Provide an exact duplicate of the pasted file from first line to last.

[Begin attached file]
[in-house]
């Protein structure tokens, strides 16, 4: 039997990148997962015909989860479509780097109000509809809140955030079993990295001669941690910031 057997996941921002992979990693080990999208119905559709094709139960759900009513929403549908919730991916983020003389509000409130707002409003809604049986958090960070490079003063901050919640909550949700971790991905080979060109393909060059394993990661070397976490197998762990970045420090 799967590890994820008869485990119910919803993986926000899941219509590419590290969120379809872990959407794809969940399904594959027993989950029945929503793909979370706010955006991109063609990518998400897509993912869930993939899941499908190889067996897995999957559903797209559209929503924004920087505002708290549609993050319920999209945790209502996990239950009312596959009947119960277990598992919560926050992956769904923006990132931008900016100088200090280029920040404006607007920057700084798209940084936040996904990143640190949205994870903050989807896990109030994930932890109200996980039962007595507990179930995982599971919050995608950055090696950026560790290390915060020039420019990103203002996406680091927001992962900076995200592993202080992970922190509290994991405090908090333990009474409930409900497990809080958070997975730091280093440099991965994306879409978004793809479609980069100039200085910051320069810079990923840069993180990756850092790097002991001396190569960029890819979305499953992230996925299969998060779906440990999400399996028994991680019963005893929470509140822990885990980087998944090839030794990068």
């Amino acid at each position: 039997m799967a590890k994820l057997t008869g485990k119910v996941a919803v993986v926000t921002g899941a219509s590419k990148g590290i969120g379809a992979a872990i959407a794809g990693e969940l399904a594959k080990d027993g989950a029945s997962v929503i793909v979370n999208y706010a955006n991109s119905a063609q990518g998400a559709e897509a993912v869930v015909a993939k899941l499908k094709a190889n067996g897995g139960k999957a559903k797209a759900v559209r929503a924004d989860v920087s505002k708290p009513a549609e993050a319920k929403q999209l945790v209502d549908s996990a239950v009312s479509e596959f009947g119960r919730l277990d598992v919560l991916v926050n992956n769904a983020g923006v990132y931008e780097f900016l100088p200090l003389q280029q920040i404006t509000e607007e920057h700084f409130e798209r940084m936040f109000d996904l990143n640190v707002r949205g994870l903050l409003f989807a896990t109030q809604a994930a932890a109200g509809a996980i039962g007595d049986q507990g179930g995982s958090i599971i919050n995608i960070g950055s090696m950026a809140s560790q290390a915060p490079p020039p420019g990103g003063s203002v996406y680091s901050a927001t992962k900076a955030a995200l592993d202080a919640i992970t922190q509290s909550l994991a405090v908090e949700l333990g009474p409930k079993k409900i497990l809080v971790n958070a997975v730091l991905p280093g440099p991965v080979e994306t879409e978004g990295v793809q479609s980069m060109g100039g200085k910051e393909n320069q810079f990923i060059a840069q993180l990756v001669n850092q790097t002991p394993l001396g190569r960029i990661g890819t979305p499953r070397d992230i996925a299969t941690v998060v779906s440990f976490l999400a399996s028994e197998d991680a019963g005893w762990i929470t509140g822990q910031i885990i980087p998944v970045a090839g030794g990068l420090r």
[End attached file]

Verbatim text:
[in-house]
């Protein structure tokens, strides 16, 4: 039997990148997962015909989860479509780097109000509809809140955030079993990295001669941690910031 057997996941921002992979990693080990999208119905559709094709139960759900009513929403549908919730991916983020003389509000409130707002409003809604049986958090960070490079003063901050919640909550949700971790991905080979060109393909060059394993990661070397976490197998762990970045420090 799967590890994820008869485990119910919803993986926000899941219509590419590290969120379809872990959407794809969940399904594959027993989950029945929503793909979370706010955006991109063609990518998400897509993912869930993939899941499908190889067996897995999957559903797209559209929503924004920087505002708290549609993050319920999209945790209502996990239950009312596959009947119960277990598992919560926050992956769904923006990132931008900016100088200090280029920040404006607007920057700084798209940084936040996904990143640190949205994870903050989807896990109030994930932890109200996980039962007595507990179930995982599971919050995608950055090696950026560790290390915060020039420019990103203002996406680091927001992962900076995200592993202080992970922190509290994991405090908090333990009474409930409900497990809080958070997975730091280093440099991965994306879409978004793809479609980069100039200085910051320069810079990923840069993180990756850092790097002991001396190569960029890819979305499953992230996925299969998060779906440990999400399996028994991680019963005893929470509140822990885990980087998944090839030794990068």
């Amino acid at each position: 039997m799967a590890k994820l057997t008869g485990k119910v996941a919803v993986v926000t921002g899941a219509s590419k990148g590290i969120g379809a992979a872990i959407a794809g990693e969940l399904a594959k080990d027993g989950a029945s997962v929503i793909v979370n999208y706010a955006n991109s119905a063609q990518g998400a559709e897509a993912v869930v015909a993939k899941l499908k094709a190889n067996g897995g139960k999957a559903k797209a759900v559209r929503a924004d989860v920087s505002k708290p009513a549609e993050a319920k929403q999209l945790v209502d549908s996990a239950v009312s479509e596959f009947g119960r919730l277990d598992v919560l991916v926050n992956n769904a983020g923006v990132y931008e780097f900016l100088p200090l003389q280029q920040i404006t509000e607007e920057h700084f409130e798209r940084m936040f109000d996904l990143n640190v707002r949205g994870l903050l409003f989807a896990t109030q809604a994930a932890a109200g509809a996980i039962g007595d049986q507990g179930g995982s958090i599971i919050n995608i960070g950055s090696m950026a809140s560790q290390a915060p490079p020039p420019g990103g003063s203002v996406y680091s901050a927001t992962k900076a955030a995200l592993d202080a919640i992970t922190q509290s909550l994991a405090v908090e949700l333990g009474p409930k079993k409900i497990l809080v971790n958070a997975v730091l991905p280093g440099p991965v080979e994306t879409e978004g990295v793809q479609s980069m060109g100039g200085k910051e393909n320069q810079f990923i060059a840069q993180l990756v001669n850092q790097t002991p394993l001396g190569r960029i990661g890819t979305p499953r070397d992230i996925a299969t941690v998060v779906s440990f976490l999400a399996s028994e197998d991680a019963g005893w762990i929470t509140g822990q910031i885990i980087p998944v970045a090839g030794g990068l420090r």